So what does all this mean now, more than ten years later? The landscape of work has been “remediated,” the steel plant buildings torn down, and soccer pitches and green fields have been erected on the site. Many of the problems outlined by Zylberberg, high unemployment and declining population among them, remain relevant to Sydney.  In their aptly titled 2003 work Beyond the Ruins, Jefferson Cowie and Joseph Heathcott argue that we as historians must move away from simple “body counts” of lost manufacturing jobs or “smokestack nostalgia” and instead focus our attention on deindustrialization as an implicit and ongoing process of global capitalism, “the political and social burdens placed on former industrial communities, the environmental legacy, and changes in social identity.”  As we’ve seen from the plant’s history in the early 20th century, many of these developments are not entirely new; Atlantic Canada has, in many ways, suffered with issues of unemployment and population exodus throughout the century. In order to deal with these issues, however, we must turn our attention towards the present.
In Sydney, despite the loss of the steel industry and the associated problems, the city continues to function. Certainly, the availability of work in other parts of Canada – primarily in the energy sector – has provided a safety valve to prevent the same levels of disparity that we have seen in places like Detroit or Flint, Michigan. In March, the CBC even reported that a Russian iron ore company was possibly interested in constructing a manufacturing facility in Sydney. Nonetheless, as Zylberberg has shown, federal and regional governments can play a role in mitigating the effects of industrial loss. Unfortunately, it appears that all three major parties in Nova Scotia have embraced the language and spirit of neoliberal austerity. The NDP government of Darrell Dexter, which was repudiated by voters in the recent election, enacted significant cuts to healthcare, education, and post-secondary institutions. The platforms of the Liberal and Progressive Conservative parties also highlighted tax cuts, regulatory review, and fiscal “efficiency.” To alleviate the damage caused by structural deficiencies in places like Sydney, we must call on governments – of whichever political stripe – to reject ideological decision-making and enact policy based upon the needs of their constituents, not the hegemonic “common-sense” of austerity and neoliberal ethos.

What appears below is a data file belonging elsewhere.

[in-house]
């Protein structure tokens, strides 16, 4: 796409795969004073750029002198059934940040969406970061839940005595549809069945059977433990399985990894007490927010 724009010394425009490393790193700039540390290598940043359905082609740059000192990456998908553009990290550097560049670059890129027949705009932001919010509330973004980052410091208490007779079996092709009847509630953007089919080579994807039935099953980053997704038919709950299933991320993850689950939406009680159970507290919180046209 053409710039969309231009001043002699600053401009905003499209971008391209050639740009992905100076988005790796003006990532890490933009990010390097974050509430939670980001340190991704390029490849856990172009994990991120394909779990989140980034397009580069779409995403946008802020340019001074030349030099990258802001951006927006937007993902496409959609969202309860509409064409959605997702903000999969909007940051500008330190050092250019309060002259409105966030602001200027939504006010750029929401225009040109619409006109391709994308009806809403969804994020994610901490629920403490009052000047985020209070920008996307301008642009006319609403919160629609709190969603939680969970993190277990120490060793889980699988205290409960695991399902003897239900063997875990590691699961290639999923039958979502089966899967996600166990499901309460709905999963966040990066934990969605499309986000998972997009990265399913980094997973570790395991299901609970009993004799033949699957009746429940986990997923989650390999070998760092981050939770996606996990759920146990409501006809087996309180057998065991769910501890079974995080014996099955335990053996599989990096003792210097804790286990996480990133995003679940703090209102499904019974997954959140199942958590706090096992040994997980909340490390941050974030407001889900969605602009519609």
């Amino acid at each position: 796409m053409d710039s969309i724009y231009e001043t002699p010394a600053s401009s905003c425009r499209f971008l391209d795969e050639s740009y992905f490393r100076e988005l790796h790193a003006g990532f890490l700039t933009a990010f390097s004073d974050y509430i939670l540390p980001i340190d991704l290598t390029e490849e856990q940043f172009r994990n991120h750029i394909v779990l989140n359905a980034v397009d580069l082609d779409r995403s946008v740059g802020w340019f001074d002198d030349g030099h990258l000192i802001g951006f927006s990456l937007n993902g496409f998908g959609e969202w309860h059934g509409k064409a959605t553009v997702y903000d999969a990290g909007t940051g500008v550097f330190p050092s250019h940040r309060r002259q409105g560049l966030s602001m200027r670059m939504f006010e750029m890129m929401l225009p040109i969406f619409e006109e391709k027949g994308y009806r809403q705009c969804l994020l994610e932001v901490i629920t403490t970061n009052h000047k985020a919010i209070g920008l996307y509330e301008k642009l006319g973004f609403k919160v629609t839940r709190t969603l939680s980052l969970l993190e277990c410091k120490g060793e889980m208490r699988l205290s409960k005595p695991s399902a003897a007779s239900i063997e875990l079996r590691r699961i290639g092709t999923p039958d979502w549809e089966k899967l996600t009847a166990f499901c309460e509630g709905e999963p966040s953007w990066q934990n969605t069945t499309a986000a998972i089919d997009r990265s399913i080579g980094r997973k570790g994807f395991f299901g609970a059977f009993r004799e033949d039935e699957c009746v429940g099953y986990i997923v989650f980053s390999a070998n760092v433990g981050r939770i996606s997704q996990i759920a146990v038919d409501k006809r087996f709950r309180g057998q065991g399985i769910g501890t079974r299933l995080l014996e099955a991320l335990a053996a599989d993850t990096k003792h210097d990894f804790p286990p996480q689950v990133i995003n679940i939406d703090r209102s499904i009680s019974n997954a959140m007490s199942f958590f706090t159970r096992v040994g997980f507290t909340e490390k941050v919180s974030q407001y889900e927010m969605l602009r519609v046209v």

Lachlan MacKinnon is currently a Ph.D. student at Concordia University focusing on workers’ experiences of deindustrialization in Atlantic Canada.
 David Frank, “The Rise and Fall of the British Empire Steel Corporation,” Acadiensis 7, 1 (Autumn 1977), pp. 3-34.
 Joan Bishop, “Class Conflict and the Establishment of the Sydney Steel Industry, 1899-1904,” in Kenneth Donovan ed. The Island: New Perspectives on Cape Breton history, 1713-1990 (Fredericton: Acadiensis Press, 1990), 115-186.
 Barry Bluestone and Bennett Harrison, The Deindustrialization of America: Plant Closings, Community Abandonment, and the Dismantling of Basic Industry (New York: Basic Books, 1982)
 In August, the unemployment rate of Cape Breton Island rested at 15.2 per cent.
 Jefferson Cowie and Joseph Heathcott, “The Meanings of Deindustrialization,” in J. Cowie and J. Heathcott, eds. Beyond the Ruins: The Meaning of Deindustrialization (Ithaca: Cornell University Press, 2003), 14.